It was a hell of a way to end a season-high six game winning streak for the Maple Leafs.
After a thumping victory over the Phoenix Coyotes on Tuesday, the famous Toronto 18-wheeler, a high-speed juggernaut for most of January, hit an enormous bump in the road Thursday in Dallas and is currently sporting an ugly flat. Leafs fans will be hoping Randy Carlyle is hiding a repair kit in the back somewhere.
It’s not a disaster – with those six wins the Leafs are right back in a playoff picture which was beginning to look a little distant after a very average December when the team took 12 points from a possible 28, and floated on the edge of the Wildcard spots.
Noone’s throwing this team under the bus here – 9 games in 14 days will produce an understandable level of fatigue – but you have to wonder what it is that makes swerve from all-round solid efforts to absolute laughers in the space of two days.
It’s been that way all season for the Leafs, to be fair. They’ll choose a night to play like a team still raging over the Boston Massacre last season, hit everything that moves, win every corner battle, plant themselves in front of the net and rain down shots, then they’ll produce the effort they did against Dallas.
What’s behind it? Is it just road-fatigue… or something else? That morning Randy Carlyle, when asked for his thoughts on the stellar form of the top line, replied, “Check the size of their paycheques. Isn’t that what they’re supposed to do?” Whilst you might not be able to argue with the sentiment, it was an unnecessarily sarcastic answer reminscent of his wearyingly acerbic predecessor.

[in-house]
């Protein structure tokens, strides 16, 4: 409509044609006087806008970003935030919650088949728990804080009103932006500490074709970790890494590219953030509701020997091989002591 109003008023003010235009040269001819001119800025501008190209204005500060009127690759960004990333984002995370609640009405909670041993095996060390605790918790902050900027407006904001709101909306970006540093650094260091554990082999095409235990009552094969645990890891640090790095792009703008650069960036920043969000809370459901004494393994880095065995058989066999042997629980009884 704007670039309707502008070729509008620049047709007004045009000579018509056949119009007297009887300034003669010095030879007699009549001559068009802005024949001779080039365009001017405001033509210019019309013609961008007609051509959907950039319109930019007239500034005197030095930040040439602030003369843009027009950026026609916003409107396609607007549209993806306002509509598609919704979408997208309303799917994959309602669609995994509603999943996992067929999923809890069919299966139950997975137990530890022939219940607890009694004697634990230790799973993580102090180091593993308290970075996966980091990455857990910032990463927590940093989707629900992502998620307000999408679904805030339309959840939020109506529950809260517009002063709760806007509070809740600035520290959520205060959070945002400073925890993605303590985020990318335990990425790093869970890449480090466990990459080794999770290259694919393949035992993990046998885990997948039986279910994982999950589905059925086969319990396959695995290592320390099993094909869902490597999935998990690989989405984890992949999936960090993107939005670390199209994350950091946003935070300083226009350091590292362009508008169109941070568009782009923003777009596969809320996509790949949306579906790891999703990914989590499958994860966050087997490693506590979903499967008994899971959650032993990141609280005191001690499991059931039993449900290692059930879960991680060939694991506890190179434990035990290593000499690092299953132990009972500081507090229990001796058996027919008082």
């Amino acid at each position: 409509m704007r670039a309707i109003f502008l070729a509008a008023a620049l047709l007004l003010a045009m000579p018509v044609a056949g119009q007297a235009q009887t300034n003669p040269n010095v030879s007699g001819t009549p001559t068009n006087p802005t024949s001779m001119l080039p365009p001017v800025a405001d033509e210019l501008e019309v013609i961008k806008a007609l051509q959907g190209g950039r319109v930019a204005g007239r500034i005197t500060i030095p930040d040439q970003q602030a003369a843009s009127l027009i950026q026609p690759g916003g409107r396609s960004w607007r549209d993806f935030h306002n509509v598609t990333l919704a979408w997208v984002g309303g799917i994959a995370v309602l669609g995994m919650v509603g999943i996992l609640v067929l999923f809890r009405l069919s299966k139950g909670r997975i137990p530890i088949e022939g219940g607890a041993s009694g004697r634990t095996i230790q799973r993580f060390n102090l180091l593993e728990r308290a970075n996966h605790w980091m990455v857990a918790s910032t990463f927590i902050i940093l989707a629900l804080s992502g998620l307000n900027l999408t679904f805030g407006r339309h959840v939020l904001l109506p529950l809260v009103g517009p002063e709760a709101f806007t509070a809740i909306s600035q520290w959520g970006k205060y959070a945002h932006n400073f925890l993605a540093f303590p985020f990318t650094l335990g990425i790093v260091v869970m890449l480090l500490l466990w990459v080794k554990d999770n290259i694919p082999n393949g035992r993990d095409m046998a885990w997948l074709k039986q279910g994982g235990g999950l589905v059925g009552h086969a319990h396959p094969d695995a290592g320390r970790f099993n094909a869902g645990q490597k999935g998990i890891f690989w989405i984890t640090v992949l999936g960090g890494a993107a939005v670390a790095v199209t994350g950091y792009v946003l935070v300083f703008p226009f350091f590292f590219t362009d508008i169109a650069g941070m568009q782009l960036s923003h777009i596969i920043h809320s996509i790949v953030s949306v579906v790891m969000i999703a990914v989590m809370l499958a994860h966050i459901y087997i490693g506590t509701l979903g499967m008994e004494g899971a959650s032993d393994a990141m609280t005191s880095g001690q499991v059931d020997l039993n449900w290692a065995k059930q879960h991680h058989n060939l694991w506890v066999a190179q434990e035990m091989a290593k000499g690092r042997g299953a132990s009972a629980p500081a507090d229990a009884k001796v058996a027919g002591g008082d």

Perhaps James Van Riemsdyk, Phil Kessel and Tyler Bozak were offended, because they didn’t show up that night. “Maybe we were a little overconfident after the way we’ve been playing lately,” said Bozak, who was minus-4 for the evening. “I think we just flush that one.”
Writing in the Globe and Mail, James Mirtle made reference to how the Jekyll and Hyde Leafs have created two types of Leafs fans – the boundlessly optimistic and the dismissively cynical. Such is the flip flopping between good and bad performances on the ice, a single Leafs fan would be forgiven for going through both emotions in the space of three games.
As a result, it remains too early to judge this team and you have to expect that the infuriating yo-yo-ing will continue right up until the pit-sweatingly tense few days before the playoffs. The Leafs don’t tend do anything the easy way, as any of the cynical camp will tell you.
It’ll be interesting to see how the Leafs perform in the deafening madhouse that is the MTS Centre in Winnipeg. The Jets, who have also just had their winning streak snuffed out, will also be looking for a recovery performance and you have to feel there’ll be an extra jump in their step when the Leafs come to town.
You’d expect a good contest at the very least – Van Riemsdyk in particular is a joy to watch, especially with a bee in his bonnet – but you never quite know what to expect from mood-swinging Maple Leafs these days.
Chris is a contributing writer on the Toronto Maple Leafs for THW. From Oxford, England, he writes mainly about hockey and soccer, where he is looking to turn his hobby of sportswriting into a career.